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The miRNAome of globe artichoke: conserved and novel micro RNAs and target analysis.

De Paola D, Cattonaro F, Pignone D, Sonnante G - BMC Genomics (2012)

Bottom Line: In addition to conserved miRNAs, found in a wide range of plant species a number of novel species-specific miRNAs, displaying lower levels of expression can be found.New target genes were identified.We suggest that the generation of secondary short-interfering RNAs from miR393 target can be a general rule in the plant kingdom.

View Article: PubMed Central - HTML - PubMed

Affiliation: Institute of Plant Genetics (IGV), National Research Council (CNR), Via Amendola 165/A, 70126 Bari - Italy.

ABSTRACT

Background: Plant microRNAs (miRNAs) are involved in post-transcriptional regulatory mechanisms of several processes, including the response to biotic and abiotic stress, often contributing to the adaptive response of the plant to adverse conditions. In addition to conserved miRNAs, found in a wide range of plant species a number of novel species-specific miRNAs, displaying lower levels of expression can be found. Due to low abundance, non conserved miRNAs are difficult to identify and isolate using conventional approaches. Conversely, deep-sequencing of small RNA (sRNA) libraries can detect even poorly expressed miRNAs.No miRNAs from globe artichoke have been described to date. We analyzed the miRNAome from artichoke by deep sequencing four sRNA libraries obtained from NaCl stressed and control leaves and roots.

Results: Conserved and novel miRNAs were discovered using accepted criteria. The expression level of selected miRNAs was monitored by quantitative real-time PCR. Targets were predicted and validated for their cleavage site. A total of 122 artichoke miRNAs were identified, 98 (25 families) of which were conserved with other plant species, and 24 were novel. Some miRNAs were differentially expressed according to tissue or condition, magnitude of variation after salt stress being more pronounced in roots. Target function was predicted by comparison to Arabidopsis proteins; the 43 targets (23 for novel miRNAs) identified included transcription factors and other genes, most of which involved in the response to various stresses. An unusual cleaved transcript was detected for miR393 target, transport inhibitor response 1.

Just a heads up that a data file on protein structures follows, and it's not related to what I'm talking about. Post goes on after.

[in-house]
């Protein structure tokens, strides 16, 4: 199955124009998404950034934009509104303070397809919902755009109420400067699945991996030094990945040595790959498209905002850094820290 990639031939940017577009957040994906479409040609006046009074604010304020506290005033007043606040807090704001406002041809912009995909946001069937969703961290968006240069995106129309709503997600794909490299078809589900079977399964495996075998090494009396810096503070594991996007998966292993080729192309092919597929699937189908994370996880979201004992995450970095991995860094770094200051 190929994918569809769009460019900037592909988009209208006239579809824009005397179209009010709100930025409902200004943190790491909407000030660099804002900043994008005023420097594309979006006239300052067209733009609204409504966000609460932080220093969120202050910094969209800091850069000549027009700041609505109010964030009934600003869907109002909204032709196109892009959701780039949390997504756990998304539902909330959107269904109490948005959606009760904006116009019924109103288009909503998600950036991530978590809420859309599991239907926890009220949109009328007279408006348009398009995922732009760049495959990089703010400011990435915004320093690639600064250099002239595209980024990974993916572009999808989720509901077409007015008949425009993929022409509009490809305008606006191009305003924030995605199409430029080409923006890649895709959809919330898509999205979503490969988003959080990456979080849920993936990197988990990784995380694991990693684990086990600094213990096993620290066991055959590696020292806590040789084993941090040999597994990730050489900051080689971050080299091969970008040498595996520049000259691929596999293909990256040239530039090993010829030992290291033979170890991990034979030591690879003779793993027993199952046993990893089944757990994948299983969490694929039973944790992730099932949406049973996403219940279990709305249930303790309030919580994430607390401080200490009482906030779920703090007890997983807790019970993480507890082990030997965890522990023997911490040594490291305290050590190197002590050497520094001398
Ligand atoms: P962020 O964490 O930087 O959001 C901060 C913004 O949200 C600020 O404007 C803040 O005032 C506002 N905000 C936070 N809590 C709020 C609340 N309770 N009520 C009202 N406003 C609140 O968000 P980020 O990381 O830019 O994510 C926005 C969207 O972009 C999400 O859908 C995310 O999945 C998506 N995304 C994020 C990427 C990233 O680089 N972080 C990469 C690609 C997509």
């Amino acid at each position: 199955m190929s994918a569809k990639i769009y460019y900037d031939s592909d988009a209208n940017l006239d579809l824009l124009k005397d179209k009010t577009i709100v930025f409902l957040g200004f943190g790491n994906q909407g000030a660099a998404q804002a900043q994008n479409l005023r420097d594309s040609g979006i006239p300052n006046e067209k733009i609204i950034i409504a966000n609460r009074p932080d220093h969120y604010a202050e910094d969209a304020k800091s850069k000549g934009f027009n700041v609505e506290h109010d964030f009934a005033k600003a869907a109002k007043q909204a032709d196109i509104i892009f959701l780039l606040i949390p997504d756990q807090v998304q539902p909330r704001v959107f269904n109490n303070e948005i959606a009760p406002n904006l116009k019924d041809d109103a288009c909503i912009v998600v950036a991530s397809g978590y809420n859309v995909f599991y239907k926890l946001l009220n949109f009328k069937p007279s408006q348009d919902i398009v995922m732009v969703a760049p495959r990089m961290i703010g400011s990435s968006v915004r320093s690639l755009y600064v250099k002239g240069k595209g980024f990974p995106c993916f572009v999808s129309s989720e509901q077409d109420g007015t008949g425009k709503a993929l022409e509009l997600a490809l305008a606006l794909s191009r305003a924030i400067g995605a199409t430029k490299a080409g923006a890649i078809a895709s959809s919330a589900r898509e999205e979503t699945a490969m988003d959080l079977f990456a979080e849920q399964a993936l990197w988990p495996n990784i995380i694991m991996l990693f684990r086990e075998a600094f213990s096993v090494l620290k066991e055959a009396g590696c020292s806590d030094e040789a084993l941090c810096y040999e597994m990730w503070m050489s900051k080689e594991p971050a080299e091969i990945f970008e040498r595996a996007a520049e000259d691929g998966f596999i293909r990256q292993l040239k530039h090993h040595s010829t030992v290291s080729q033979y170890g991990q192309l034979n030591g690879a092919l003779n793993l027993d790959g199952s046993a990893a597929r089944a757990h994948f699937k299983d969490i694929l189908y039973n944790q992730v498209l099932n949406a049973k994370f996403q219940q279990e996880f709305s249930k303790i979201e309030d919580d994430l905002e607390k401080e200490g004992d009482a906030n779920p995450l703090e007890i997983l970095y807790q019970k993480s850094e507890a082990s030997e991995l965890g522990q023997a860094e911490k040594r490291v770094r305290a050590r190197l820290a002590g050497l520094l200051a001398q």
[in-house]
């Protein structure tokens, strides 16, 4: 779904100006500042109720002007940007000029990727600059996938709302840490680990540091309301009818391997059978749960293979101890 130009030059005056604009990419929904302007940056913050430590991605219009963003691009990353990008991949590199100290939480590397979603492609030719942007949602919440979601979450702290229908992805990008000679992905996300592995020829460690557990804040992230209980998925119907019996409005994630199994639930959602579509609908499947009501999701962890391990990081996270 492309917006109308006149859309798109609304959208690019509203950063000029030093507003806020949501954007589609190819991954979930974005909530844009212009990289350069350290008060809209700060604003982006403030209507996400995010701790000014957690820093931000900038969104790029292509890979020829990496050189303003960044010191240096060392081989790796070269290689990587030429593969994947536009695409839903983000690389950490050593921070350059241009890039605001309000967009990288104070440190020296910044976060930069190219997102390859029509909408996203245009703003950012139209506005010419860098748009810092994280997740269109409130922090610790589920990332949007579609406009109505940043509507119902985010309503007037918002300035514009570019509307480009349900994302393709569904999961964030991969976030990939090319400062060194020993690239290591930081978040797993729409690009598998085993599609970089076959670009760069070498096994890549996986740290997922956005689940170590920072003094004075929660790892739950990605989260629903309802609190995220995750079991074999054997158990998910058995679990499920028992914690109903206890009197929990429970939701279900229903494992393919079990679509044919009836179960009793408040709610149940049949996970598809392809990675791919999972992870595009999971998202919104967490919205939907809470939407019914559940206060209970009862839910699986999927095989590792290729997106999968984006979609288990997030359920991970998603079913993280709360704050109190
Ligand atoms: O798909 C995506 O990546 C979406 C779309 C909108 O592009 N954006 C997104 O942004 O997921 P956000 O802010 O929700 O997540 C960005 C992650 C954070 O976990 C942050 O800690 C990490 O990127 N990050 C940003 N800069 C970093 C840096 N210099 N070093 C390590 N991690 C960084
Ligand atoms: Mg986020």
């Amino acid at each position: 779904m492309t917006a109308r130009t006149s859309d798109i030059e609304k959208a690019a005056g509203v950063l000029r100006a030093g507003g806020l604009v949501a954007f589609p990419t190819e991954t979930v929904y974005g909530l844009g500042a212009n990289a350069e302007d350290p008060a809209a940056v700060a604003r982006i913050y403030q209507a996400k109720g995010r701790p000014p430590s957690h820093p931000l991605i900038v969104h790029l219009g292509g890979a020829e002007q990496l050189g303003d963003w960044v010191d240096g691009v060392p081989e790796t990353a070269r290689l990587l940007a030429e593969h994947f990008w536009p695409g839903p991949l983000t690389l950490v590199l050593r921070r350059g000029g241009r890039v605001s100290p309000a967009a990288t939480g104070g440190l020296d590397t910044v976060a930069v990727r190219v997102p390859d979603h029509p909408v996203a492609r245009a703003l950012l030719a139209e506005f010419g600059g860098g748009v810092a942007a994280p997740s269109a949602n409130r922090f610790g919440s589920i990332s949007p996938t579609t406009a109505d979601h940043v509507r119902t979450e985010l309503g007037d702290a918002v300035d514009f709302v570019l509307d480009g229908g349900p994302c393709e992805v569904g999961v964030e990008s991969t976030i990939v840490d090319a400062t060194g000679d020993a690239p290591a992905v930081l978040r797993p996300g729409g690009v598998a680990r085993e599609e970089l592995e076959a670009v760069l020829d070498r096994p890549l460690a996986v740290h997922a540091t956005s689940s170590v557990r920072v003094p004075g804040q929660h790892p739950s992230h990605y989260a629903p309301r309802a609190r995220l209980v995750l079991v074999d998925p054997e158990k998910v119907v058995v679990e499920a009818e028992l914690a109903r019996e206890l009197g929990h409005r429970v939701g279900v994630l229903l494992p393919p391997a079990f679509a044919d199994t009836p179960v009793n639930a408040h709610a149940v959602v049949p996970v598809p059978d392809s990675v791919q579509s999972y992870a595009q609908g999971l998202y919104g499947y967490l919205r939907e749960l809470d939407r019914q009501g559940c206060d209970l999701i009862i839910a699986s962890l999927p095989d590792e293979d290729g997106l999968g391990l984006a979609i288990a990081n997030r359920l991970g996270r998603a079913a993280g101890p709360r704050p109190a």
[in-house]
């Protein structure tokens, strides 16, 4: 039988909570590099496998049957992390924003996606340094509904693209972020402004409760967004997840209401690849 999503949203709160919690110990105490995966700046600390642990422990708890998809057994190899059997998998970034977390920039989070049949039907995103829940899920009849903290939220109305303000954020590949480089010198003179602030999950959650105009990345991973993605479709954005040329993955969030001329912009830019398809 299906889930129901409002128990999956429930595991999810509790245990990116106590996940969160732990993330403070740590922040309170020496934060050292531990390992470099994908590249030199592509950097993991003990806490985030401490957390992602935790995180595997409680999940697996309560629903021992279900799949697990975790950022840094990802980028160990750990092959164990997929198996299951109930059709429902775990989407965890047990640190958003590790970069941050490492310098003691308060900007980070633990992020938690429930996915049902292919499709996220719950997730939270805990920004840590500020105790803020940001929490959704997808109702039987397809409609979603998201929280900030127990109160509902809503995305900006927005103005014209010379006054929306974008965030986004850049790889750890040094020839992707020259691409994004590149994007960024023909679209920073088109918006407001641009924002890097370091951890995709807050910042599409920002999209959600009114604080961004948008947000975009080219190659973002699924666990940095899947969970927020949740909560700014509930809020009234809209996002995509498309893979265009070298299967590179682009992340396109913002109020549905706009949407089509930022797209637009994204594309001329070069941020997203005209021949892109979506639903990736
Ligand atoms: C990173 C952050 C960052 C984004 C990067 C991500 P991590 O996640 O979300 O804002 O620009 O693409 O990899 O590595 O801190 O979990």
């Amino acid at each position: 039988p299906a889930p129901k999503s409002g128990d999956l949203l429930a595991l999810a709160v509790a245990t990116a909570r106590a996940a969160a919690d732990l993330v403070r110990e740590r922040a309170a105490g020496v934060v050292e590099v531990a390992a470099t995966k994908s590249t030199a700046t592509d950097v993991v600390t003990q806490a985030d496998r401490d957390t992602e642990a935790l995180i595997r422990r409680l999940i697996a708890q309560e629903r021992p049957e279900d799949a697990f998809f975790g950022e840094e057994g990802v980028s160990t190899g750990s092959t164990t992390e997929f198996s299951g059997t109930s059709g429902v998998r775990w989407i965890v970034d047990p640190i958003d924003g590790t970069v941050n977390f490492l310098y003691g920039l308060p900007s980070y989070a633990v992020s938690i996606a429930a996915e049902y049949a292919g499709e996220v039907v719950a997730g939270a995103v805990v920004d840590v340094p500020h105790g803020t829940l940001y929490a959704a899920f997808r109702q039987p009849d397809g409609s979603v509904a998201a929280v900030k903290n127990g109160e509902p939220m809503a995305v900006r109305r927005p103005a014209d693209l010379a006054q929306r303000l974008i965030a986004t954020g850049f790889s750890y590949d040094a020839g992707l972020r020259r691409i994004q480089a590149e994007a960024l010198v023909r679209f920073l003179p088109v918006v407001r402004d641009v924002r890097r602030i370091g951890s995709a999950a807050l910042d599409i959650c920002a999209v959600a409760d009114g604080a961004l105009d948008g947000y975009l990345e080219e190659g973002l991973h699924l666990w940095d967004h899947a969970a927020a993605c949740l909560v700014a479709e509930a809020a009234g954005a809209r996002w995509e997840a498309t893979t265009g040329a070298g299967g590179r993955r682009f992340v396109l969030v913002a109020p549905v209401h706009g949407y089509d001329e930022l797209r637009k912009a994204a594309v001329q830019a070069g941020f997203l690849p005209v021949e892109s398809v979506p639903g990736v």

Conclusions: The miRNAome from artichoke, including novel miRNAs, was unveiled, providing useful information on the expression in different organs and conditions. New target genes were identified. We suggest that the generation of secondary short-interfering RNAs from miR393 target can be a general rule in the plant kingdom.

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Related in: MedlinePlus

Small RNA read size. Distribution and abundance of small RNA unique sequences in leaves (a) and roots (b). Light bars indicate control plants; dark bars refer to NaCl stressed plants.
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Figure 1: Small RNA read size. Distribution and abundance of small RNA unique sequences in leaves (a) and roots (b). Light bars indicate control plants; dark bars refer to NaCl stressed plants.